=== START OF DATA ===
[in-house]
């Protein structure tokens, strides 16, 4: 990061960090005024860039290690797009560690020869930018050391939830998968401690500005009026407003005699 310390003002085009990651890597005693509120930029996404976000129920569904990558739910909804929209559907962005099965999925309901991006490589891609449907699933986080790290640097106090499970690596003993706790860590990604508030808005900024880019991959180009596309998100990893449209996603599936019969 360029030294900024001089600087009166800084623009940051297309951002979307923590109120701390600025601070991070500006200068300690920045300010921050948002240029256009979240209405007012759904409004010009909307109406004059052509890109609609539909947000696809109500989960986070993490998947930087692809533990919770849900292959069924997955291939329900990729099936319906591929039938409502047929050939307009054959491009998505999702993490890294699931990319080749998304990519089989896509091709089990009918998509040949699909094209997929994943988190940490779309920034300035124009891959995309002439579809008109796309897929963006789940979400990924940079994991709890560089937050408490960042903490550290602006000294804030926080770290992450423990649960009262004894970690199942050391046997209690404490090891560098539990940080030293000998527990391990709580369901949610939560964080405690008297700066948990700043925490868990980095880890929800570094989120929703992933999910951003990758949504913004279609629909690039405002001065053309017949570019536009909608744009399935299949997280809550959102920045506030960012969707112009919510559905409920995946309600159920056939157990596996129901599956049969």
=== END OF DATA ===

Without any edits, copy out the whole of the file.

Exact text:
[in-house]
């Protein structure tokens, strides 16, 4: 990061960090005024860039290690797009560690020869930018050391939830998968401690500005009026407003005699 310390003002085009990651890597005693509120930029996404976000129920569904990558739910909804929209559907962005099965999925309901991006490589891609449907699933986080790290640097106090499970690596003993706790860590990604508030808005900024880019991959180009596309998100990893449209996603599936019969 360029030294900024001089600087009166800084623009940051297309951002979307923590109120701390600025601070991070500006200068300690920045300010921050948002240029256009979240209405007012759904409004010009909307109406004059052509890109609609539909947000696809109500989960986070993490998947930087692809533990919770849900292959069924997955291939329900990729099936319906591929039938409502047929050939307009054959491009998505999702993490890294699931990319080749998304990519089989896509091709089990009918998509040949699909094209997929994943988190940490779309920034300035124009891959995309002439579809008109796309897929963006789940979400990924940079994991709890560089937050408490960042903490550290602006000294804030926080770290992450423990649960009262004894970690199942050391046997209690404490090891560098539990940080030293000998527990391990709580369901949610939560964080405690008297700066948990700043925490868990980095880890929800570094989120929703992933999910951003990758949504913004279609629909690039405002001065053309017949570019536009909608744009399935299949997280809550959102920045506030960012969707112009919510559905409920995946309600159920056939157990596996129901599956049969």